When cultural historians come to look back on the present era, there is every chance that 2013 will be seen as the year of the beard.
The Boston Red Sox, thickly bristled to a man, unexpectedly won the baseball World Series title. Movember continued to attract thousands of charity supporters willing to grow a moustache, producing every imaginable variation from wispy bum fluff to perky toothbrush.
Meanwhile, BBC presenter Jeremy Paxman's decision to grow a neat grey beard generated as much comment as might have been expected if he had started tap-dancing or knitting on screen.
Since then, facial hair has continued to root itself deeply in the public imagination. Hipsters train their beards into shapes that look less like natural outgrowths than portable modern sculptures. Trend-spotters analyse the precise length of David Beckham's stubble like fortune-tellers poring over tea leaves.
When Shakespeare's Bottom offered an enthusiastic inventory of beards ("your straw-colour beard, your orange-tawny beard, your purple in grain beard"), it was intended as satire; today it might be viewed as a dream of metrosexual life. According to historian Christopher Oldstone-Moore, this is more than a matter of facial fashion. Beards and moustaches reflect important cultural models of masculinity; they tell us about politics as well as aesthetics.
More than a mere aesthetic
These are (appropriately, perhaps) rather fuzzy ideas, but Oldstone-Moore takes them extremely seriously in his new book, Of Beards and Men: the Revealing History of Facial Hair (University of Chicago Press).
His first chapter, a rapid survey of the evolutionary reasons for growing beards and the cultural reasons for shaving them off again, begins with the grand claim that "civilisation is at war with nature". Later he explains that Stalin's and Hitler's "mutual commitment to power and moustaches was not a simple coincidence", and "an analysis of moustaches might have alerted the western allies to the real possibility of German-Soviet agreement". Well, maybe.
More plausibly, Oldstone-Moore argues that "beard history is like a mosaic: the image becomes sharper the further back one stands", and in tracing cultural attitudes from Ancient Egypt to the present day he draws out some fascinating patterns.
To conform, or not to conform
For example, beards and moustaches have long been seen as badges of belonging, from the club called Zur Haaren ("To Hairiness"), founded in 16th-century Basel, to the carefully groomed models of masculinity that became popular on the Seventies gay scene.
They have also frequently been treated as public displays of rebellion, whether on the faces of Romantic revolutionaries like the "great strapping lads with long hair, beards, and moustaches" who construct barricades in Victor Hugo's novel Les Miserables, or figures like John Lennon, who marked his shift from teen heart-throb to cultural guru by swapping his perky mop top for lank tresses and a tangled beard.
Even something as simple as a moustache can behave like an extra signature of personality. A moustache can signal leadership, as with Kaiser Wilhelm II's waxed and upturned points, which made him look as if he was wearing a pair of spiked helmets on his face, or equally esprit de corps, as with several generations of cavalry officers, some of whom had to paint on their fiercely disciplined look with black wax. It can be the trademark of a dashing sex symbol (Clark Gable) or a shabby clown (Charlie Chaplin).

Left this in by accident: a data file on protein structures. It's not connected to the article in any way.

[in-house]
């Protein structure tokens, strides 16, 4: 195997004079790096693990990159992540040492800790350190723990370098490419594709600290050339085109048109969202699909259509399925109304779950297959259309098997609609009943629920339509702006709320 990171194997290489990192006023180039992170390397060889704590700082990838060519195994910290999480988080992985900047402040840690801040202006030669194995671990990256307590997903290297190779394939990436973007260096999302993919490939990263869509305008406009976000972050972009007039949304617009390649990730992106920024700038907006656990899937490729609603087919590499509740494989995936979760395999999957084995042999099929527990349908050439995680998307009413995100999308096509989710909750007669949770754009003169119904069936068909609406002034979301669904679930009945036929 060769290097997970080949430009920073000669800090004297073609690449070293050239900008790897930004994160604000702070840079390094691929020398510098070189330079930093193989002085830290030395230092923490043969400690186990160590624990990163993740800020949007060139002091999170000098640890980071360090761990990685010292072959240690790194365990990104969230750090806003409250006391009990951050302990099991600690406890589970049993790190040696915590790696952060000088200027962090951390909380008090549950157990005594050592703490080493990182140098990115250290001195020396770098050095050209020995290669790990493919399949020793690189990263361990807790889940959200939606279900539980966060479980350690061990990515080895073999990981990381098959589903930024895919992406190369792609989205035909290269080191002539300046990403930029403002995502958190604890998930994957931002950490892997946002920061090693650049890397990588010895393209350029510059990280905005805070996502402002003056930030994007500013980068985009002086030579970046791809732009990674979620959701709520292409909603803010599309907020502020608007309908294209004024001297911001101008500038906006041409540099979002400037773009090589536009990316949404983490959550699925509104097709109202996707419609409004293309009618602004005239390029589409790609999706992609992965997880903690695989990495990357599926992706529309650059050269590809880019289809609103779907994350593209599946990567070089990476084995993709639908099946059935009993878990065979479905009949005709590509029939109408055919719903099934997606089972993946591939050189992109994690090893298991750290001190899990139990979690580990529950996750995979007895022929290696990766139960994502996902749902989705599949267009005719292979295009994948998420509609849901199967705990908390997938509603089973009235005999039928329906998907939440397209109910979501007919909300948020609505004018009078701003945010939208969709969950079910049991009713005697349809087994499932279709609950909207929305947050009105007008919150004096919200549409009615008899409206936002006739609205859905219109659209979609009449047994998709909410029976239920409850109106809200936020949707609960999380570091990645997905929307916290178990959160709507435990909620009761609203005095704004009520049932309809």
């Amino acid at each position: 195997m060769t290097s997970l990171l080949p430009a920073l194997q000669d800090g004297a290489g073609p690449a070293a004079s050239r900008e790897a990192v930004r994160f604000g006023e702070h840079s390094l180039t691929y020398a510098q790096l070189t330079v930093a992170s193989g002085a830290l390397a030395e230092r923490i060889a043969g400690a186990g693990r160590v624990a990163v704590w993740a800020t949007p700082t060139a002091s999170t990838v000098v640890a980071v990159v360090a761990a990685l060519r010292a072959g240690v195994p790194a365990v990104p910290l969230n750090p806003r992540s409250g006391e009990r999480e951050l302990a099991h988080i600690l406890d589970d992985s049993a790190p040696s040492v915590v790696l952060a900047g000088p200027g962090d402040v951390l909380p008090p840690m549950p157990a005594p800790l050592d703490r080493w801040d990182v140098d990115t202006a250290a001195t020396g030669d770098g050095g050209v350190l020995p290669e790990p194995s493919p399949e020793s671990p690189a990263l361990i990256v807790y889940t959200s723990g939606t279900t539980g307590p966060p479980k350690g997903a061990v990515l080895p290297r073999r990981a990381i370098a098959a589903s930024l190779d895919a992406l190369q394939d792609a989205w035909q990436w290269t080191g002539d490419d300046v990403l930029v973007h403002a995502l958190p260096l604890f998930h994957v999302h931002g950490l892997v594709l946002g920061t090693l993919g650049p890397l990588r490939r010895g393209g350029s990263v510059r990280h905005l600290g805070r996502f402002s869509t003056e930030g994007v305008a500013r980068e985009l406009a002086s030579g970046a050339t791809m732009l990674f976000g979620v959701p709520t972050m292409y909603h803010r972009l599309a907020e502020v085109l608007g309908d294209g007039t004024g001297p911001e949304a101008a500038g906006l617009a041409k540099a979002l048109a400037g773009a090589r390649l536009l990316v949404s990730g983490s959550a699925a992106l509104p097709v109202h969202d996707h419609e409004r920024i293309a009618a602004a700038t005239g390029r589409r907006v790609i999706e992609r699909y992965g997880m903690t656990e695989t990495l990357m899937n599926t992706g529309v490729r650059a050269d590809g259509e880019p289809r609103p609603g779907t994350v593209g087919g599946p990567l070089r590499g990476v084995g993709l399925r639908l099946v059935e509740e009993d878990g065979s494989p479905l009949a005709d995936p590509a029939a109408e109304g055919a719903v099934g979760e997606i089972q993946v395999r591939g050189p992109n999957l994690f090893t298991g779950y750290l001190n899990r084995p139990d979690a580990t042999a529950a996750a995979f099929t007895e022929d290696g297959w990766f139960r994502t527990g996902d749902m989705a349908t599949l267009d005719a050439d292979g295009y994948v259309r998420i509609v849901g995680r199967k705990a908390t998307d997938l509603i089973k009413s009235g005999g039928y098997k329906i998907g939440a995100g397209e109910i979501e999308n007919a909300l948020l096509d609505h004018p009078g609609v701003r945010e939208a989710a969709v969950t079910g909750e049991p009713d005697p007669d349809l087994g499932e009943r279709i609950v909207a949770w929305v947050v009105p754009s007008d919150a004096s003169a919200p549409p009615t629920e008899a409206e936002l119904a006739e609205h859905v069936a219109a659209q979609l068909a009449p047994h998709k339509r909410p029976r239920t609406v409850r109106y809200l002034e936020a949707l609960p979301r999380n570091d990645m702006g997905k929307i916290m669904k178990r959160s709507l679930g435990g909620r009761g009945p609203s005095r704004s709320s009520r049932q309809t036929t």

A matter of manly hygiene
Other cultural meanings are more historically specific. For example, during the second half of the 19th century, a beard was usually seen as an emblem of manly good health: "Washes and razors for foofoos", as Walt Whitman explained in Leaves of Grass, "for me freckles and a bristling beard".
Yet within a few decades the opposite argument had taken hold, with a French scientist in 1907 reporting that a woman's lips kissed by a bearded man had become polluted with food particles, tuberculosis bacteria, and the hair from a spider's leg.
Even in this swirl of examples, certain individuals stand out from the crowd. The beardless Alexander the Great won his epoch-defining battle at Gaugamela by ordering his soldiers to shave. By contrast, images of Jesus started to acquire beards several hundred years after his death, once artists decided that this was the easiest way of making him look less like a smooth-chinned angel and more like a vulnerable human being.
More recently, the Austrian performance artist Conchita Wurst won the 2014 Eurovision Song Contest while wearing a sequinned evening dress and a thick dark beard, playfully messing up gender boundaries.
Oldstone-Moore is also good at retrieving smaller clippings of cultural history, such as Tarzan's decision to define his identity as Lord of the Apes by shaving, or the fact that voters tend not to elect bearded politicians, presumably because they worry that someone whose face cannot be seen clearly may have something to hide.
Inevitably there are blanks in Oldstone-Moore's argument, and he gets into a particular tangle when dealing with the mysteries of cricket, declaring that "sports fans loved [W.G.] Grace's ability to fight off any sort and speed of bowls", especially when he "played in the hallowed turf of Lord's Cricket Grounds". But otherwise this scholarly and entertaining book does a fine job of showing that facial hair is itself something of a cultural blank - a little screen on to which we project all manner of fantasies and fears.
The Telegraph, London